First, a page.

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Rarities in the reefs

Rarities in the reefs

Near the beaches of Maceió: the unusually colored blue Plakina coerulea sponge

EDUARDO HAJDUNear the beaches of Maceió: the unusually colored blue Plakina coerulea spongeEDUARDO HAJDU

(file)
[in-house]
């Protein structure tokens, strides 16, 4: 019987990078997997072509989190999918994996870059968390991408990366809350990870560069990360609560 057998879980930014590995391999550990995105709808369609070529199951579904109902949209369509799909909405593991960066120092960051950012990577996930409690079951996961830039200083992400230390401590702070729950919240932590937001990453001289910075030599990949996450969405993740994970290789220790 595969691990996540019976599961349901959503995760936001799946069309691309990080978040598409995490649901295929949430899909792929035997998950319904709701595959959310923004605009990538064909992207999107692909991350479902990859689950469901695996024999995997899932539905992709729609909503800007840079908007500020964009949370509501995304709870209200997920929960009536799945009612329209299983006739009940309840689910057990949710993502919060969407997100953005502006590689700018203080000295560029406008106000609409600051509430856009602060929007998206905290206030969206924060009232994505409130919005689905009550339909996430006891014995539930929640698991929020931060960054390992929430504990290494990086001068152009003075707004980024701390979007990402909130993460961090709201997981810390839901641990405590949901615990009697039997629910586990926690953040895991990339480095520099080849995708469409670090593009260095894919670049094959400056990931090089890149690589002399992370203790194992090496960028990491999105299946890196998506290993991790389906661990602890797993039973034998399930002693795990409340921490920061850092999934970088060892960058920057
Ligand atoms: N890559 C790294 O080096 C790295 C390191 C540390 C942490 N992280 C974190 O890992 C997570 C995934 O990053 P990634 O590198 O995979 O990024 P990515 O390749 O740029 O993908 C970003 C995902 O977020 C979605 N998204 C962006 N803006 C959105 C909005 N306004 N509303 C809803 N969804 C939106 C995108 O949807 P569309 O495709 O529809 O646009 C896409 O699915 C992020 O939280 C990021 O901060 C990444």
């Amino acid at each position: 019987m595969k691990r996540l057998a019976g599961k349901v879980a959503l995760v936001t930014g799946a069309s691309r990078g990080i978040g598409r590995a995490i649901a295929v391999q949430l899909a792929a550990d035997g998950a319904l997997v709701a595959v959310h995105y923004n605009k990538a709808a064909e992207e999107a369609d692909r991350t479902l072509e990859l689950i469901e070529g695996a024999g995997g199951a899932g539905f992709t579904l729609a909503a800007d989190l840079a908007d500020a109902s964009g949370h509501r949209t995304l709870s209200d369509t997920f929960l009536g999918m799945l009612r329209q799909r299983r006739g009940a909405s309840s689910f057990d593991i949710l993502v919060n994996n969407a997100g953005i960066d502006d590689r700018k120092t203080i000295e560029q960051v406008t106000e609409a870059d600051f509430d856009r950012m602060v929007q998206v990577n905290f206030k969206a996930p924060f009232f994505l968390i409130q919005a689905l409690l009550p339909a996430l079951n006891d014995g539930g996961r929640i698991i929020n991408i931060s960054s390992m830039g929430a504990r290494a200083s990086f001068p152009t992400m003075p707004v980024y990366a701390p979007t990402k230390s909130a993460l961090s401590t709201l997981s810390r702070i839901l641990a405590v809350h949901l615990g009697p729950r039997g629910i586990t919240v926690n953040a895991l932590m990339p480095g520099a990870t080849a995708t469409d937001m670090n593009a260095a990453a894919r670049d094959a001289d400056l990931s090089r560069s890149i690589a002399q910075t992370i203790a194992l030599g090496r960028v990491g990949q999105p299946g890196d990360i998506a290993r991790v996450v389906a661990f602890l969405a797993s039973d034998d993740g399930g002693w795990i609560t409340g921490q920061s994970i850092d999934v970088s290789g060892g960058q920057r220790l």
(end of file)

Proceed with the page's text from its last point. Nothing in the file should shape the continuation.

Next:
In scouring the crusts and crevices of coral reefs on popular beaches near Maceió, capital of the state of Alagoas, a group of researchers from the Federal University of Alagoas (Ufal) and the National Museum of the Federal University of Rio de Janeiro (UFRJ) have identified three new species of marine sponges. The species were described in an article published in the August 2013 issue of the Journal of Natural History by Victor Cedro and Mônica Correia of UFAL, and Eduardo Hajdu of UFRJ. One of the new species is the Plakina coerulea, which is blue, a color that is very rare among sponges, which tend to be red or yellow. The other two were Rhabderemia meirimensis and Mycale rubra. The finding is surprising because the region has been searched for decades and suffers daily from the impact of contact with the local population and tourists, who damage the reefs. Sponges are among the oldest multicellular organisms and prefer to grow in the darker, deepest areas of reefs, where they face no competition from algae and corals, which grow better in brighter regions. Of the species identified, only one individual was found of two of the species and only two were found of the third. In general, each specimen was only a few centimeters in size. Hajdu explains that the sponges, in addition to helping shape recesses in reefs that serve as shelter for other organisms, assist in controlling the population of bacteria, which they eat by filtering seawater. “They filter a volume of water 10,000 times greater than their size every day,” says Hajdu. “There must be other rare species living near cities that we’ll never discover if there is no change in attitude towards conservation of these environments.”

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